Justices mull availability of emotional distress damages in anti-discrimination cases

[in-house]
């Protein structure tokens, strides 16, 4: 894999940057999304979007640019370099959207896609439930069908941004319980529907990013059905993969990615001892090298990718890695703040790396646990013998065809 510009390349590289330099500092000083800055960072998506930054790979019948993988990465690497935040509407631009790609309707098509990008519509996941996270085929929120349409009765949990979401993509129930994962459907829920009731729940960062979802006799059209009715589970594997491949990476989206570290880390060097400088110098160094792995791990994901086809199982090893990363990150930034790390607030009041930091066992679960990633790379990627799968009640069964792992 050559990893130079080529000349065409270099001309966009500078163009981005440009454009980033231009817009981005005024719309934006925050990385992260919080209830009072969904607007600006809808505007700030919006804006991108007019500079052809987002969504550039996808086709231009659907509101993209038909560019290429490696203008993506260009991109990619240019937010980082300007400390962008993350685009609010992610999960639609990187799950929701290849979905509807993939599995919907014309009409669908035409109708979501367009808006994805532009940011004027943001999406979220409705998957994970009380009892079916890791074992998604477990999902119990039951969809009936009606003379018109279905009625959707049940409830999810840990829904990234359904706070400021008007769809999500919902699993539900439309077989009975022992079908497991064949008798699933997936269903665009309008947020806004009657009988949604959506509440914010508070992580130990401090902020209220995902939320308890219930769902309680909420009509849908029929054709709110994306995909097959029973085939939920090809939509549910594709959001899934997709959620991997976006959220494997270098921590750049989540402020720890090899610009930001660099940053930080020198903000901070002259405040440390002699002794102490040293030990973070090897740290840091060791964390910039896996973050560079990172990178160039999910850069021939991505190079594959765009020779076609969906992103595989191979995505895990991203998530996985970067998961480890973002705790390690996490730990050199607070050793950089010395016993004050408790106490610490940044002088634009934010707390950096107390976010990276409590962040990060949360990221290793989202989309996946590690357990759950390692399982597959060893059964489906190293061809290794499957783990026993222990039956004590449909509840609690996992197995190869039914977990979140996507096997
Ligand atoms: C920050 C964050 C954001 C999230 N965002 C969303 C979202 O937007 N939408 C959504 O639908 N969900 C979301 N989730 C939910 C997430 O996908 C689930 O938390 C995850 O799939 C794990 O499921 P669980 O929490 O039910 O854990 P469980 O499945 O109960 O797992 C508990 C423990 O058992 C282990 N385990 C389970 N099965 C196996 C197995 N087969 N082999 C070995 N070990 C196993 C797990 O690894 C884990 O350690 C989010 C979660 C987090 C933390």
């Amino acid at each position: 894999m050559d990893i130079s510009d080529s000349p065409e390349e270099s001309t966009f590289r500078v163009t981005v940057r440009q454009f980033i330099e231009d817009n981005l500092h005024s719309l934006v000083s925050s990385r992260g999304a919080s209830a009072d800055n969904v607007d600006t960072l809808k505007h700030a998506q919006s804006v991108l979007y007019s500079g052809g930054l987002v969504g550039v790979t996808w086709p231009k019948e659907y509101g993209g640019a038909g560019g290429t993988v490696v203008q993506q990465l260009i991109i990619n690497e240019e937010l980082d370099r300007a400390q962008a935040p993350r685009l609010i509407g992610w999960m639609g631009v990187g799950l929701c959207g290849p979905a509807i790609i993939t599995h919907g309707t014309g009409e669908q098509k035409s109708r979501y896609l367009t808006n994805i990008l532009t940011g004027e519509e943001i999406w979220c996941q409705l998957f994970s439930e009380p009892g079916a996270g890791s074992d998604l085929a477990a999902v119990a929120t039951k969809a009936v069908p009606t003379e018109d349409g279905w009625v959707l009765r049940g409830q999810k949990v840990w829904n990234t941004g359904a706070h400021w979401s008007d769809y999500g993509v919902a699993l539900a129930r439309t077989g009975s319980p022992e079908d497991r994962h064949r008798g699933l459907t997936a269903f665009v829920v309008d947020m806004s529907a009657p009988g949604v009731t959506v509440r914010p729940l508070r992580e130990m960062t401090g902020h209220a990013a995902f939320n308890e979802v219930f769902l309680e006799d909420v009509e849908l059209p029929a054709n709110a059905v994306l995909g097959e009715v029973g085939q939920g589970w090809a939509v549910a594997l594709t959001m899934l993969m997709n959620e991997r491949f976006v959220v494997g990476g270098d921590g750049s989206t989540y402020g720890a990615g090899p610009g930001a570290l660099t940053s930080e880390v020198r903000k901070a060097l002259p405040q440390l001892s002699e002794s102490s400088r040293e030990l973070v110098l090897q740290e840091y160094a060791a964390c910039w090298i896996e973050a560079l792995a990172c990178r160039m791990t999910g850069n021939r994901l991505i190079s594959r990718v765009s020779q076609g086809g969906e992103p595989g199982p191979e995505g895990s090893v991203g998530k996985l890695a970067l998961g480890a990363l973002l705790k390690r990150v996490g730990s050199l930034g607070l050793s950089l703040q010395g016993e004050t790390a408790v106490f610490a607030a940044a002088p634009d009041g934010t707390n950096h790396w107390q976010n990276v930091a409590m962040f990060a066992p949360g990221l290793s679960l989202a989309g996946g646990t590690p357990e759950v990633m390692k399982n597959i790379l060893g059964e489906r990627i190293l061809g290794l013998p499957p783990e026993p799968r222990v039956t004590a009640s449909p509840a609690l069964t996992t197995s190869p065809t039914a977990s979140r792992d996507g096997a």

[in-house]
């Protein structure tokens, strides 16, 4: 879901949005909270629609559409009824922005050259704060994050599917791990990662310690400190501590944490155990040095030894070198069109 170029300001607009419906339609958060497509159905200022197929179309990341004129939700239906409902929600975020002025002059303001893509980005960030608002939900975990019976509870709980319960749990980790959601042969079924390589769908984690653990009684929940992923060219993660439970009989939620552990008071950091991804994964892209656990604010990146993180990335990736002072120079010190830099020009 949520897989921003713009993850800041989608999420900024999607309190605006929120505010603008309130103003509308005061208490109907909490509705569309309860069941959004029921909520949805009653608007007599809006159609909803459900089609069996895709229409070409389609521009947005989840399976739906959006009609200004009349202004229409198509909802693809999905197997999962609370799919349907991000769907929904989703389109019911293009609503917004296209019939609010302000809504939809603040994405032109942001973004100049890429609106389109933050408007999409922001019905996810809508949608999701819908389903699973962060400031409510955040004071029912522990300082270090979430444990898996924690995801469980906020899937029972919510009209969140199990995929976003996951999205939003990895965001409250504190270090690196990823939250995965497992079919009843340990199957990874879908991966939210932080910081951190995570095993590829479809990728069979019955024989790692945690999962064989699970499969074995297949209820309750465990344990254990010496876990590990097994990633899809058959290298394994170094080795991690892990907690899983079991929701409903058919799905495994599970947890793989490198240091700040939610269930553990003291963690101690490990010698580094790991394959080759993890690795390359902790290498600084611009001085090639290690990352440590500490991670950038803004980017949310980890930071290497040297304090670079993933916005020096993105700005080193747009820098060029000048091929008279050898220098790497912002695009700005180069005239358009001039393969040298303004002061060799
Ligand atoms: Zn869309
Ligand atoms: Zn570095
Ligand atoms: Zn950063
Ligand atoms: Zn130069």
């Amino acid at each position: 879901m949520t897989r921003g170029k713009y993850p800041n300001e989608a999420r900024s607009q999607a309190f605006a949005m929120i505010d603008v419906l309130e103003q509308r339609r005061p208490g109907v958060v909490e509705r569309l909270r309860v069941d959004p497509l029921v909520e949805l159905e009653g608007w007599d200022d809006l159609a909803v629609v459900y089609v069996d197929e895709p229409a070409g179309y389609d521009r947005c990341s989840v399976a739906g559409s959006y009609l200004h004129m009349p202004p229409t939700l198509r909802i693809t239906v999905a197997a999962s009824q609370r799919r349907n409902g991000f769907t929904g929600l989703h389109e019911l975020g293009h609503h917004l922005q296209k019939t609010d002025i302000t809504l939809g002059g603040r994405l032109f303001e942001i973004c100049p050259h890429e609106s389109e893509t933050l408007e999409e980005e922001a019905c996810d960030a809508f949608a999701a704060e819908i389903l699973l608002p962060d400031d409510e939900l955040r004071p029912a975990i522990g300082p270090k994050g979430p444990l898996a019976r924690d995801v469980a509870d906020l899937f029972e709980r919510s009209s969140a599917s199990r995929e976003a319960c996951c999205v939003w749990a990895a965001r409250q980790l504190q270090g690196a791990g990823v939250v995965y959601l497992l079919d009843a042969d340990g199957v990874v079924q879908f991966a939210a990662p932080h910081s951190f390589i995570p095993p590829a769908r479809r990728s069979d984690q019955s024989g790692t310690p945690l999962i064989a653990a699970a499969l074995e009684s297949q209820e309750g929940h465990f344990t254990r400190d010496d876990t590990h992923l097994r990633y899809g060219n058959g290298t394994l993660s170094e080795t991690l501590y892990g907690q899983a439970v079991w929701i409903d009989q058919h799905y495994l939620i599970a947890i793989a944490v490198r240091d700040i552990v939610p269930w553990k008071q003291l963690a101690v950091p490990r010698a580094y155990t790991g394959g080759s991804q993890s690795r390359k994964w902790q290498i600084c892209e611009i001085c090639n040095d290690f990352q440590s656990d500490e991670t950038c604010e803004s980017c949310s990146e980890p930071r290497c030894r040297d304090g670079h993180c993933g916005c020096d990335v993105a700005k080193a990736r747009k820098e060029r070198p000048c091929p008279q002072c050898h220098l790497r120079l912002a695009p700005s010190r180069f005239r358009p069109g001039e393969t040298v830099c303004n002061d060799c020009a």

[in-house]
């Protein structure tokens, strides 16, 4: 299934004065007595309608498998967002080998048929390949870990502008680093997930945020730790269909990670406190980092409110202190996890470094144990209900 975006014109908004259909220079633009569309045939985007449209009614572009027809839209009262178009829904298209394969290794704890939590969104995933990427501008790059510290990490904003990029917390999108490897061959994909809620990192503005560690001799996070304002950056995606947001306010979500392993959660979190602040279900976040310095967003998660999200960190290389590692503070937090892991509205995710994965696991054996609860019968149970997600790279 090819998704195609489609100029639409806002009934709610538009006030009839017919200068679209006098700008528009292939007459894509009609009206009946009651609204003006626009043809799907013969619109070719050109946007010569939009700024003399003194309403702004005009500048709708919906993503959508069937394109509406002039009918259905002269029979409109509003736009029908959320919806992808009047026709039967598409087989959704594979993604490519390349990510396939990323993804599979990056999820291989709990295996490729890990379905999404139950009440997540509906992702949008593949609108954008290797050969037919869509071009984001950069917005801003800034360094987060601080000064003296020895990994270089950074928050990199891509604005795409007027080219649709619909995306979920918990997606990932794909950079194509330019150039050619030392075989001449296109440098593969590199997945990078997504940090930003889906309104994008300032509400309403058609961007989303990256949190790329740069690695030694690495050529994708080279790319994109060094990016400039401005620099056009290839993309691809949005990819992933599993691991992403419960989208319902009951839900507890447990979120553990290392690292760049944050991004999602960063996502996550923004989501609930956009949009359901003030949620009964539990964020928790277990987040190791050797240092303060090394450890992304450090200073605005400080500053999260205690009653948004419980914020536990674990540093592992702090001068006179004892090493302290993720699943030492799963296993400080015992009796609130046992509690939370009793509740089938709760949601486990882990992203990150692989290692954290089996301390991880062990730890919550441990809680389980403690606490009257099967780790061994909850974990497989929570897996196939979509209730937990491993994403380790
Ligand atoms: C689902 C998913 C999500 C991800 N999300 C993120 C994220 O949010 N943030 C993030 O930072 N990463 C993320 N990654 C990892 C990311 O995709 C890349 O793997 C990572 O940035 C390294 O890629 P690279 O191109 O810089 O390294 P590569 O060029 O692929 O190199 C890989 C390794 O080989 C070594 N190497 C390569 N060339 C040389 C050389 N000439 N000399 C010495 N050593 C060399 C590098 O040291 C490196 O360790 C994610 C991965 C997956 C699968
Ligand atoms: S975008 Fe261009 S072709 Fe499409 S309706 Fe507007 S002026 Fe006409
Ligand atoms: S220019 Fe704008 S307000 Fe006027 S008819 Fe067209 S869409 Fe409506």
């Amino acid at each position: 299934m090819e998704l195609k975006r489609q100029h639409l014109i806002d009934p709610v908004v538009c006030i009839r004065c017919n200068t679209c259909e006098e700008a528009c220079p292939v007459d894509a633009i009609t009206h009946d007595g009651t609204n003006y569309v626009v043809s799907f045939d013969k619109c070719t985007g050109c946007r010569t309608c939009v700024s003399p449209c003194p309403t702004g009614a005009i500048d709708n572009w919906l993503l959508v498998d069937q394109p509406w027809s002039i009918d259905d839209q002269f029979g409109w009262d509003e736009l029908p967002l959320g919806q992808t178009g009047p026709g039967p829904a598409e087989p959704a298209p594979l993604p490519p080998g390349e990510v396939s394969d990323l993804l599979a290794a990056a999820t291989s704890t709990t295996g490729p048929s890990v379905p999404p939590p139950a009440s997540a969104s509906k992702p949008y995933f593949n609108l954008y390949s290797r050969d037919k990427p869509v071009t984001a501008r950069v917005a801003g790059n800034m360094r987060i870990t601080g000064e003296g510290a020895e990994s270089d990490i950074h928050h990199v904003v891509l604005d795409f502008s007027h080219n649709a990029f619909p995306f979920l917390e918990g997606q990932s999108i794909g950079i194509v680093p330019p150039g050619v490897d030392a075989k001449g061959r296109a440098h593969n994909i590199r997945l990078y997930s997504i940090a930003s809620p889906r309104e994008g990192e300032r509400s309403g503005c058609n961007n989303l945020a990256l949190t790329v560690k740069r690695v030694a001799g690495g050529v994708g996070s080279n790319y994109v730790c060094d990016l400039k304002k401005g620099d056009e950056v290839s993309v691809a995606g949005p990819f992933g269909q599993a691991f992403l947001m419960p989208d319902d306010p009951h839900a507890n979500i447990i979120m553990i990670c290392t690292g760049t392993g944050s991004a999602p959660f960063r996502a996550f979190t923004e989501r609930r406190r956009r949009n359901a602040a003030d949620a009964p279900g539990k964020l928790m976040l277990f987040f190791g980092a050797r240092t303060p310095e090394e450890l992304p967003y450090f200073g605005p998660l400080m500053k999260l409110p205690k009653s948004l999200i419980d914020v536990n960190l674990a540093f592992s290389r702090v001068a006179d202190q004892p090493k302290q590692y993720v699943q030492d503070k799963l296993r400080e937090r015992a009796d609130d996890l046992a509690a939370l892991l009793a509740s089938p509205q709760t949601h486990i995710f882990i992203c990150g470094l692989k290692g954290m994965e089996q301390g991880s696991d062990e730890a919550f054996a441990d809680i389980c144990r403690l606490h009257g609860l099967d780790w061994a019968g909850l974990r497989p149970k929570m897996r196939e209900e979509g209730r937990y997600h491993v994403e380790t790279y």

The Supreme Court heard oral argument Tuesday in Cummings v. Premier Rehab Keller, P.L.L.C., a case on whether emotional distress damages are available in certain anti-discrimination suits against recipients of federal funding. Jane Cummings sued Texas-based Premier Rehab for discriminating based on her disability in violation of the Rehabilitation Act and the Affordable Care Act. The U.S. Court of Appeals for the 5th Circuit held that Cummings could not seek damages for emotional distress. At the Supreme Court on Tuesday, the justices sought to pin down which methodology they should apply to such cases. Though some justices seemed receptive to the availability of emotional distress damages, questions from the bench also suggested concern about the size of emotional distress awards and the absence of explicitly defined remedies in the statutes Cummings invoked.